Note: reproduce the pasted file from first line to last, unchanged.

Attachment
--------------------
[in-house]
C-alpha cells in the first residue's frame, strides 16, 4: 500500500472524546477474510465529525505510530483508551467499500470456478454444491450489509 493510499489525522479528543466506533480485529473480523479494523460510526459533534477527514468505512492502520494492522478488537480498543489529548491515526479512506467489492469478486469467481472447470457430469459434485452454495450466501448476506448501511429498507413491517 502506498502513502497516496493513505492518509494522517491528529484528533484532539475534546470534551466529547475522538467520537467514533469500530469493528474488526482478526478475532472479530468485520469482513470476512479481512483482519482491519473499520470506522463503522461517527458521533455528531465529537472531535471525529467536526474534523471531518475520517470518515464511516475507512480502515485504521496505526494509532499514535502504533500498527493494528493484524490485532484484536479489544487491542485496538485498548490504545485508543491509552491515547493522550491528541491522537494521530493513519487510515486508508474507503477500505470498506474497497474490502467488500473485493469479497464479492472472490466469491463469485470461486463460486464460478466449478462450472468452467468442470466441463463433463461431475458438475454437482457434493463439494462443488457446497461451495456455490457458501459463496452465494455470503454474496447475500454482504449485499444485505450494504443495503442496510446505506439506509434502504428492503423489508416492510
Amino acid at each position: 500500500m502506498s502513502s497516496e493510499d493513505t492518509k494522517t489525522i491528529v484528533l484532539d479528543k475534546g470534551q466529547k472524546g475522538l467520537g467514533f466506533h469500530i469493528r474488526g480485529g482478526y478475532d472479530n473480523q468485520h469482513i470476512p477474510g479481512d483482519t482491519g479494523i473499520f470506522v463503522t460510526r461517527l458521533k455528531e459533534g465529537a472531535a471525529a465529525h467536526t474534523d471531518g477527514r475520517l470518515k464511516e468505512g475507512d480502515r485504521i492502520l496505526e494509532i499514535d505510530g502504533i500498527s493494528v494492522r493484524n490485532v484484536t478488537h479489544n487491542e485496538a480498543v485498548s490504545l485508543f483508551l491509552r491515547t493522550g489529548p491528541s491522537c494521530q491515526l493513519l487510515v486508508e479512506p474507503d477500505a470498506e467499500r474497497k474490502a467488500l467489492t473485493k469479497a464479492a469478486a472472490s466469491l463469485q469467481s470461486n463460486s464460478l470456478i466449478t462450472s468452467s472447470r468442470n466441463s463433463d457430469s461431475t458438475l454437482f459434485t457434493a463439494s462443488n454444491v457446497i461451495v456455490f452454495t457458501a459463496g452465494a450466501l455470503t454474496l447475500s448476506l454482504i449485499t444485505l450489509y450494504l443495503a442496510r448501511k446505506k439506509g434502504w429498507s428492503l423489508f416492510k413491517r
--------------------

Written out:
[in-house]
C-alpha cells in the first residue's frame, strides 16, 4: 500500500472524546477474510465529525505510530483508551467499500470456478454444491450489509 493510499489525522479528543466506533480485529473480523479494523460510526459533534477527514468505512492502520494492522478488537480498543489529548491515526479512506467489492469478486469467481472447470457430469459434485452454495450466501448476506448501511429498507413491517 502506498502513502497516496493513505492518509494522517491528529484528533484532539475534546470534551466529547475522538467520537467514533469500530469493528474488526482478526478475532472479530468485520469482513470476512479481512483482519482491519473499520470506522463503522461517527458521533455528531465529537472531535471525529467536526474534523471531518475520517470518515464511516475507512480502515485504521496505526494509532499514535502504533500498527493494528493484524490485532484484536479489544487491542485496538485498548490504545485508543491509552491515547493522550491528541491522537494521530493513519487510515486508508474507503477500505470498506474497497474490502467488500473485493469479497464479492472472490466469491463469485470461486463460486464460478466449478462450472468452467468442470466441463463433463461431475458438475454437482457434493463439494462443488457446497461451495456455490457458501459463496452465494455470503454474496447475500454482504449485499444485505450494504443495503442496510446505506439506509434502504428492503423489508416492510
Amino acid at each position: 500500500m502506498s502513502s497516496e493510499d493513505t492518509k494522517t489525522i491528529v484528533l484532539d479528543k475534546g470534551q466529547k472524546g475522538l467520537g467514533f466506533h469500530i469493528r474488526g480485529g482478526y478475532d472479530n473480523q468485520h469482513i470476512p477474510g479481512d483482519t482491519g479494523i473499520f470506522v463503522t460510526r461517527l458521533k455528531e459533534g465529537a472531535a471525529a465529525h467536526t474534523d471531518g477527514r475520517l470518515k464511516e468505512g475507512d480502515r485504521i492502520l496505526e494509532i499514535d505510530g502504533i500498527s493494528v494492522r493484524n490485532v484484536t478488537h479489544n487491542e485496538a480498543v485498548s490504545l485508543f483508551l491509552r491515547t493522550g489529548p491528541s491522537c494521530q491515526l493513519l487510515v486508508e479512506p474507503d477500505a470498506e467499500r474497497k474490502a467488500l467489492t473485493k469479497a464479492a469478486a472472490s466469491l463469485q469467481s470461486n463460486s464460478l470456478i466449478t462450472s468452467s472447470r468442470n466441463s463433463d457430469s461431475t458438475l454437482f459434485t457434493a463439494s462443488n454444491v457446497i461451495v456455490f452454495t457458501a459463496g452465494a450466501l455470503t454474496l447475500s448476506l454482504i449485499t444485505l450489509y450494504l443495503a442496510r448501511k446505506k439506509g434502504w429498507s428492503l423489508f416492510k413491517r